I think your congratulations should be addressed not to me but to each and every person who wants to see Russia as a democratic country guided by freedom and the rule of law. I think the President reaffirmed his commitment to the principle of putting freedom above suppression. His directives have been constantly lambasted for not being translated into real action. Well, here’s it is. He did his part by appointing me, and I will do the rest.
Right, but unlike your predecessor, you have been promoted to advisor to the Russian president [rather than council chairman].
MF: Yes, indeed. It was my suggestion, and the President supported it. I think it is very important that the Council Chairman should be not just a public figure but a high-ranking official, too. Why is there any need for this? Well, when a public figure addresses a minister, prosecutor or any other state official, it’s as though they are coming from a third party, whereas when they are addressed by a high-ranking official, and one of their own who is part of the same public service hierarchy, it is easier for them to find common ground. My presidential adviser status is aimed at boosting the efficiency of my work with state officials in particular. As for NGOs, the efficiency of my work will depend on how I will meet their expectations and their interests. I hope they understand that I myself am part of an NGO: I am Secretary of the Union of Journalists and hope to continue being so.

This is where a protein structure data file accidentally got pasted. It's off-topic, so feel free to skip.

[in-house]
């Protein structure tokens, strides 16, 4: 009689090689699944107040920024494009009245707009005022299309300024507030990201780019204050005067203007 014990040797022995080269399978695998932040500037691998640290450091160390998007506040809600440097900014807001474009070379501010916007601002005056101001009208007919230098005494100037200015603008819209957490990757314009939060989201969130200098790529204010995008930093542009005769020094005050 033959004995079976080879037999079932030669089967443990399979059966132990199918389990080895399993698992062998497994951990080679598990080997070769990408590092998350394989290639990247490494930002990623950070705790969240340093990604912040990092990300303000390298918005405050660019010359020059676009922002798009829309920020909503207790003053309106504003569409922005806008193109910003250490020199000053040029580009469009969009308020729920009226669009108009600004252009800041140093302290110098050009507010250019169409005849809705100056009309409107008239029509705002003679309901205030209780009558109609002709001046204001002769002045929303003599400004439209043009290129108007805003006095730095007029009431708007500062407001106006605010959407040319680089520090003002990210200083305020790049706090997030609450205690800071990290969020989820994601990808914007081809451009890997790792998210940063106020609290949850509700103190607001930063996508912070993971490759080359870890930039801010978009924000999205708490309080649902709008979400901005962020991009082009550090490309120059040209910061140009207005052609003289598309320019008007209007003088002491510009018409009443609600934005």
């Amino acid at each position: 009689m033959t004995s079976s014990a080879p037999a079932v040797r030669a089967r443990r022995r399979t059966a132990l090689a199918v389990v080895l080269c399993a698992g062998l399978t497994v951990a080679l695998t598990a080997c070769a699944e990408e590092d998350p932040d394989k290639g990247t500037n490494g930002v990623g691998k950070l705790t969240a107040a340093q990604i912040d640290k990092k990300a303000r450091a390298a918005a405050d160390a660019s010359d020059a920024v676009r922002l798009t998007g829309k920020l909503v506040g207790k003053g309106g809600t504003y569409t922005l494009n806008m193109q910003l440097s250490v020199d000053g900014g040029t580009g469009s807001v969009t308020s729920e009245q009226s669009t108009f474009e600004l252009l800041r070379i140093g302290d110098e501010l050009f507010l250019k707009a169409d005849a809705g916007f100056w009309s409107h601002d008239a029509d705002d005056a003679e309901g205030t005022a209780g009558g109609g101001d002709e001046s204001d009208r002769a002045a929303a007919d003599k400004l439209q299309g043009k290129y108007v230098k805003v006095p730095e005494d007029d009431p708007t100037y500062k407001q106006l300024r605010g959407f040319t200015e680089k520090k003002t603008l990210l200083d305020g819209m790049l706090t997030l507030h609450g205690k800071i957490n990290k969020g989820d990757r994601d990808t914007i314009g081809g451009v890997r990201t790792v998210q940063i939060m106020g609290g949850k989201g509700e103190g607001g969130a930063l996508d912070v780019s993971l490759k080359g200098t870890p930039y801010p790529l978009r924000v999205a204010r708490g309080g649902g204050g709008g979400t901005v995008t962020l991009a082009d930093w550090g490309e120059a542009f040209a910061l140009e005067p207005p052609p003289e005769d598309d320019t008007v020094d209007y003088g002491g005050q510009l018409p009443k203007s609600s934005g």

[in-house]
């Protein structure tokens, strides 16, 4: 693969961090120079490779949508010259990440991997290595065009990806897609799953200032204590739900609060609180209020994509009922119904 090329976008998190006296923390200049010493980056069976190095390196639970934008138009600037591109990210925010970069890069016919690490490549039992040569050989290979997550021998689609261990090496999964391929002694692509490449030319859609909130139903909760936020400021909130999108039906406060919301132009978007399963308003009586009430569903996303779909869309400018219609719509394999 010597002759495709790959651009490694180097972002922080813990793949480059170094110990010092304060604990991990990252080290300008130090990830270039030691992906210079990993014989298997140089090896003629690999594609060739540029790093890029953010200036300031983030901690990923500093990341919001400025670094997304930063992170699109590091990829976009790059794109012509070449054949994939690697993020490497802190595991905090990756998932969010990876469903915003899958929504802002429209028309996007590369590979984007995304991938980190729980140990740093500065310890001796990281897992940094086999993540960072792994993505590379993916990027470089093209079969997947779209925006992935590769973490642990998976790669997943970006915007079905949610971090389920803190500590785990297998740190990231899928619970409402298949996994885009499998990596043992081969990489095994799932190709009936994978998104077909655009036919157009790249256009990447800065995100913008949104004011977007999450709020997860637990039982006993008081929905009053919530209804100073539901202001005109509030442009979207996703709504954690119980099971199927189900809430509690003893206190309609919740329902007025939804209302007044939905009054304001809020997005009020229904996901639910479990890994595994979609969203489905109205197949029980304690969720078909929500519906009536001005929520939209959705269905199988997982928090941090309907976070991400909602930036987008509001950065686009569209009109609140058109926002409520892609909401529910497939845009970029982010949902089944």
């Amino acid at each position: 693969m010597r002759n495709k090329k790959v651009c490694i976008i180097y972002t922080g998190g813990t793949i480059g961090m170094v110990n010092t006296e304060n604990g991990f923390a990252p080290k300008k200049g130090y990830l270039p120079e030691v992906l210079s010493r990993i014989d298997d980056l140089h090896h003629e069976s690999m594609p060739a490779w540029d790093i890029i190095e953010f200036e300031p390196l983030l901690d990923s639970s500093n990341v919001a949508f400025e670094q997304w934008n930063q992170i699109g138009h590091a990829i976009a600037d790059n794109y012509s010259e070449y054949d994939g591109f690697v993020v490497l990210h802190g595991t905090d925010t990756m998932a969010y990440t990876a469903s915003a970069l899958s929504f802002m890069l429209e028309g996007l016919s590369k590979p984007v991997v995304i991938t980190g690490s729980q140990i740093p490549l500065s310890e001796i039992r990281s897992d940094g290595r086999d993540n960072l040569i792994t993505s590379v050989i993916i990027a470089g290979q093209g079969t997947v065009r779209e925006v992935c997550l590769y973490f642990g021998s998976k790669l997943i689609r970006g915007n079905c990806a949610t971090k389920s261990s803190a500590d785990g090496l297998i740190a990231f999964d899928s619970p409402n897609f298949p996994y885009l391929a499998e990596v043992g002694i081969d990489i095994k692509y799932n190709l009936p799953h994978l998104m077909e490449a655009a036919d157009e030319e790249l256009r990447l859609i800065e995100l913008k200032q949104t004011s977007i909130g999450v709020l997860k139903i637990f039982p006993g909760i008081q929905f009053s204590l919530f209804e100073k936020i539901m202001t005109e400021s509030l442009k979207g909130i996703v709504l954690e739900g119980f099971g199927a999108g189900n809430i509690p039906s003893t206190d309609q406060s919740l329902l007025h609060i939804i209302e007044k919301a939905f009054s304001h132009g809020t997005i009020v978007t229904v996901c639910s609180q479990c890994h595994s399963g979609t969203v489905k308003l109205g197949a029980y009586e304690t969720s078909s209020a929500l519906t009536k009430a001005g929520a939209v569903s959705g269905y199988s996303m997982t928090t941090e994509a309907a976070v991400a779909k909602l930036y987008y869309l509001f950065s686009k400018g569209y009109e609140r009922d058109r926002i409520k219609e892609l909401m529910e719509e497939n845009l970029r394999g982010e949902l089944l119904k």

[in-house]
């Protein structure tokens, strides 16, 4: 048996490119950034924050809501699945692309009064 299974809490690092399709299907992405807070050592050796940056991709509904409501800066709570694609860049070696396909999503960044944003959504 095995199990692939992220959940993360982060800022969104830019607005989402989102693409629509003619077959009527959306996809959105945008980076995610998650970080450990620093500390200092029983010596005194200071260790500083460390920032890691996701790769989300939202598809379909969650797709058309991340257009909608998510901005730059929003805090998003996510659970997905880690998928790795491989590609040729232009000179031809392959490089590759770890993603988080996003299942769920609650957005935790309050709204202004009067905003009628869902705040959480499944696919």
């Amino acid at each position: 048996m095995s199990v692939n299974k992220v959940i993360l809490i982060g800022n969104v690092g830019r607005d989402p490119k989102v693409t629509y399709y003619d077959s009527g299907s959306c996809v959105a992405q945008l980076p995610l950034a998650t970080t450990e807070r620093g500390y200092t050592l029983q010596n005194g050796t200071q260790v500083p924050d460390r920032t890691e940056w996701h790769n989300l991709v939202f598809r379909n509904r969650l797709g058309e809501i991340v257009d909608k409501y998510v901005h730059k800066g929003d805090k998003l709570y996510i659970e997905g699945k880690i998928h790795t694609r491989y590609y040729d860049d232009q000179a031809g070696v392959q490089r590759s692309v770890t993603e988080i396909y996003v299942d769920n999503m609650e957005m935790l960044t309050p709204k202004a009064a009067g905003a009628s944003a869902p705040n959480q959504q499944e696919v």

Did I get it right that the initiative was yours, not the President’s?
Yes, this was my initiative, and the President backed it. Furthermore, I want to point out that a Presidential Advisor has far greater opportunities for direct contacts with the head of state compared to the Council Chairman. As President Medvedev told me, if his Advisor calls him, he will call back no later than the next day. This means I will be able to contact the President when I need to.
We wish you success in your new job.